Recently, I had the privilege of attending a CBC Studio One Book Club, where I, along with Daily Gumboot editor-in-chief John Horn and about 40 other lucky souls, spent an inspiring hour and a half listening to and learning from renowned anthropologist Wade Davis. Facilitated by the engaging host of CBC’s North by Northwest Sheryl MacKay, Davis took us on a journey from the hills of Japan to the depths of the Columbian Amazon, exploring cultures that are at risk of being driven out of existence, and reflecting on why such ancient wisdom matters in our modern world. This question forms the basis of Davis’ new book, The Wayfinders, for which he is currently undertaking a cross-country tour as CBC’s 2009 Massey Lecturer.
Mr. Davis’ accomplishments are exceptional in both breadth and scope: he is an ethnographer, writer, photographer, and filmmaker, and has been described as “a rare combination of scientist, scholar, poet, and passionate defender of all of life’s diversity” by National Geographic, where he is their explorer-in-residence. A self-proclaimed storyteller, Davis spent 90 minutes in the retro-chic CBC studio enrapturing the audience with tales of peril, adventure, and hope. Through these stories, we collectively left with a contrasting sense of urgency and optimism – not what I expected coming into a talk about disappearing indigenous cultures.
Of the 7,000 languages spoken around the globe, half are not being taught to children and are at great risk of being lost. In Costa Rica, non-indigenous people have rapidly encroached onto indigenous territory: currently, 80% of indigenous territory is in the hands of non-indigenous people. British colonization. Canadian residential schools. The ways in which indigenous cultures have been put in jeopardy by external egregious forces are beyond measure. And still, Davis was able to instil in us a sense of hope for the future – for the inherent ability to respect difference. For the need, in this globalized world filled with the dangers of climate change and limited resources, to find a way to appreciate the diverse ways of thinking and interacting with the earth, and to accept that “traditional” ways of living are not inferior to “modern” ways, but instead reflect different paths taken. In the words of Wade Davis: “Together the myriad of cultures makes up an intellectual and spiritual web of life that envelops the planet and is every bit as important to the well being of the planet as is the biological web of life that we know as the biosphere”. Indeed.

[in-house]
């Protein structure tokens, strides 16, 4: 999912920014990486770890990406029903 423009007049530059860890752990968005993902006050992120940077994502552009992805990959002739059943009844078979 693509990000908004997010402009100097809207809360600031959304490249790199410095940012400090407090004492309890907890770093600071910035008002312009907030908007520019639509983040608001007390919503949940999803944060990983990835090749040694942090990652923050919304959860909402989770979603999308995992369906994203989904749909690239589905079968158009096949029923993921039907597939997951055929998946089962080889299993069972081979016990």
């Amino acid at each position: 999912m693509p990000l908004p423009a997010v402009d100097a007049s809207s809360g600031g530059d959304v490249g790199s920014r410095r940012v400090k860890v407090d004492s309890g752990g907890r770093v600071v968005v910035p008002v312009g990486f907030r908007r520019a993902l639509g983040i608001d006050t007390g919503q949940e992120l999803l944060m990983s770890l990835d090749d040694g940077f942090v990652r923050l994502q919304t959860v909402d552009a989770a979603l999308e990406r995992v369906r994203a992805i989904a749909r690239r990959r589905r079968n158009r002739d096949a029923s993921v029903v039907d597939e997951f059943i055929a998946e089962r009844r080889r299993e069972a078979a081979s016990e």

One of the most inspiring tales of resiliency and strength told by Davis describes his recent journey to the Northwest Amazon of Columbia, whereby indigenous inhabitants of the land thrive in a revitalized culture, made possible by Columbian President Virgilio Barco Vargas (1986-1990), who gave legal land title to this group of aboriginals, among others. One of the most fascinating and wonderfully enchanting facts about the peoples in this region of the Amazon: in order to marry, one must marry someone who speaks a different language than they do. This is done in order to facilitate peace and vitality within the region. Through stories and fact, Davis dispelled the myth that culture is a fragile thing – something that can be broken, eradicated, destroyed. Instead, he paints a portrait of culture as something inherently strong, resilient, and dynamic, if given the change to be.
Margaret Mead, honoured anthropologist, expressed her concern about diminishing cultural diversity, stating: “as we drift toward a more homogeneous world, all of human potential might be reduced to a single modality, a blandly amorphous generic culture”. Within our increasingly globalized world, our duty as global citizens is to embrace the diversity of indigenous cultures, which contribute to the dynamic ethnosphere that makes our world such a rich and vivid place to live. For those readers who haven’t had the opportunity to see Wade Davis speak, I would strongly encourage you to check out his recent talks on TED.com